- "Lexicographical Longing," by Virginia Heffernan, New York Times. "As of now, Oxford University Press has no official plans to publish a new print edition of the Oxford English Dictionary." Also, why dictionaries should tell you what using a word makes you sound like. "'Lenity,' whatever it means, is, above all, 'a word used by Richard Posner at the very end of the 20th century.' If you still feel like using it, by all means, it’s yours."
- "Stages of Thought," by Martha C. Nussbaum, The New Republic. Review-essay on philosophical readings of Shakespeare, with high praise for Tzachi Zamir's Double Vision: Moral Philosophy and Shakespearean Drama. "Antony and Cleopatra depicts 'mature love,' love between people who enjoy being grown-ups together, and who have no project of transcending human life, because they are taking too much pleasure in life as it is."
- "Edward Said's shadowy legacy," by Robert Irwin, Times Literary Supplement. The mistranslated quotes are embarassing, but should Said -- a professor of Comparative Literature -- really have to apologize for being interested in Flaubert's Letters From Egypt because they were "never intended for publication"? Irwin thinks so. Another transgression: he doesn't pay attention to how funny some of the rich old Orientalists were.
Gas Prices Send Surge of Riders to Mass Transit ," Clifford Krauss, NYT.“The future of mass transit in this country has never been brighter." Whaaaaaa?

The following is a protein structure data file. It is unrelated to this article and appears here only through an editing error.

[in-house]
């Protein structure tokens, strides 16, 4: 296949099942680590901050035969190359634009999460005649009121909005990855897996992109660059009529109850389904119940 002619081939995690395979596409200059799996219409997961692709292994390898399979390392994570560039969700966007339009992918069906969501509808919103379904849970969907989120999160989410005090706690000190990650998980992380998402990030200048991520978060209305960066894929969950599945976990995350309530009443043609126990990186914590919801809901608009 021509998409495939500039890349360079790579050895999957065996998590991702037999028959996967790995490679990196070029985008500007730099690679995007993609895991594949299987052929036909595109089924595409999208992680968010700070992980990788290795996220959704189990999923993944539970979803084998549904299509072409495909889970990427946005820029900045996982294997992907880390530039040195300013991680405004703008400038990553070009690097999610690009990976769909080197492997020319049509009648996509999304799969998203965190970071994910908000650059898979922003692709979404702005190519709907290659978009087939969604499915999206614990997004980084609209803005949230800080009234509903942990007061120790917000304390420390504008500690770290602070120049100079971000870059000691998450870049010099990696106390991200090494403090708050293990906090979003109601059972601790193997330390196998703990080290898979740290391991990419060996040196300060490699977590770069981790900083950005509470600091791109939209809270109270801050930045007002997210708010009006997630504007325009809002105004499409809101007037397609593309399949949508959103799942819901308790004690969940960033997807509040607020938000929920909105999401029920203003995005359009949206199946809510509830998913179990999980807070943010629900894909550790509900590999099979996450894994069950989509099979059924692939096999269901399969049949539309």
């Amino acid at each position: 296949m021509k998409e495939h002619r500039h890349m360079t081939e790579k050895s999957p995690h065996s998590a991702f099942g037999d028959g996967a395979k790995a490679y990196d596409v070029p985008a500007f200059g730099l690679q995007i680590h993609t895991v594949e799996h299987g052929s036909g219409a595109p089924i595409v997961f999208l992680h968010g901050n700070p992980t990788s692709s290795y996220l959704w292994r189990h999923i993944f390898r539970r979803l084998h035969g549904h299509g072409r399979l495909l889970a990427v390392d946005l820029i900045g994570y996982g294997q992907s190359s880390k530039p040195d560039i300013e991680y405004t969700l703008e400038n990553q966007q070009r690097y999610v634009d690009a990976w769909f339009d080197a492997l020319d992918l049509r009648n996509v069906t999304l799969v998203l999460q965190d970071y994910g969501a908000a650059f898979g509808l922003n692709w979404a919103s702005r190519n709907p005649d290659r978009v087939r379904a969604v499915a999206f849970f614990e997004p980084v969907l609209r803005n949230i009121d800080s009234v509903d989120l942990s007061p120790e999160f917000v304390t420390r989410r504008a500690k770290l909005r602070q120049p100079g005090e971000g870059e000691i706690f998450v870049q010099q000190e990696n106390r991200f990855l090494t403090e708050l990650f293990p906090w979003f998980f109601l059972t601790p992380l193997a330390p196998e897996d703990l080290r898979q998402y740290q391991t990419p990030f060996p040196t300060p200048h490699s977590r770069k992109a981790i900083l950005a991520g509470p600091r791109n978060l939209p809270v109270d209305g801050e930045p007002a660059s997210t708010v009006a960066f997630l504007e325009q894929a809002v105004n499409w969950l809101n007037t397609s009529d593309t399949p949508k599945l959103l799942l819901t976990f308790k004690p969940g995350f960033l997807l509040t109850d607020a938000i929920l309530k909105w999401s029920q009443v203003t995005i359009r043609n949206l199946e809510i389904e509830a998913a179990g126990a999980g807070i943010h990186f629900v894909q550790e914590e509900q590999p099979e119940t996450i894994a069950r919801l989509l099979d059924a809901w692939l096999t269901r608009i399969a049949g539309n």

- "The Programming Historian," William J. Turkel & Alan MacEachern. Actually a really useful beginner's guide for humanities programmers!
Special Phantom Link: "Looking At Libraries." For some reason, this post at if:book went up and then down, but if it ever comes back, it's really quite good. It looks at libraries, public, private, and research, the differences between them, the way that libraries protect books, but close them off to their readers, and extrapolates this to emerging digital libraries. Plus, lots of good anecdotes/examples, including some smart stuff by that most admirable poet Susan Howe.
- You should be able to put what you learn to work in your research immediately. We think that many beginning programmers lose patience because they can't see why they're learning what they're learning.
- Digital history requires working with sources on the web. This means that you're going to be spending most of your research time working in a browser, so you should be able to put your programming skills to work there.
- You will have to be somewhat polyglot. Individual programming languages can be beautiful objects in their own right, and each embodies a different way of looking at the world. In order to become a good programmer, you will eventually have to master the intricacies of one or more particular languages. When you're first getting started, however, you need something more like a pidgin.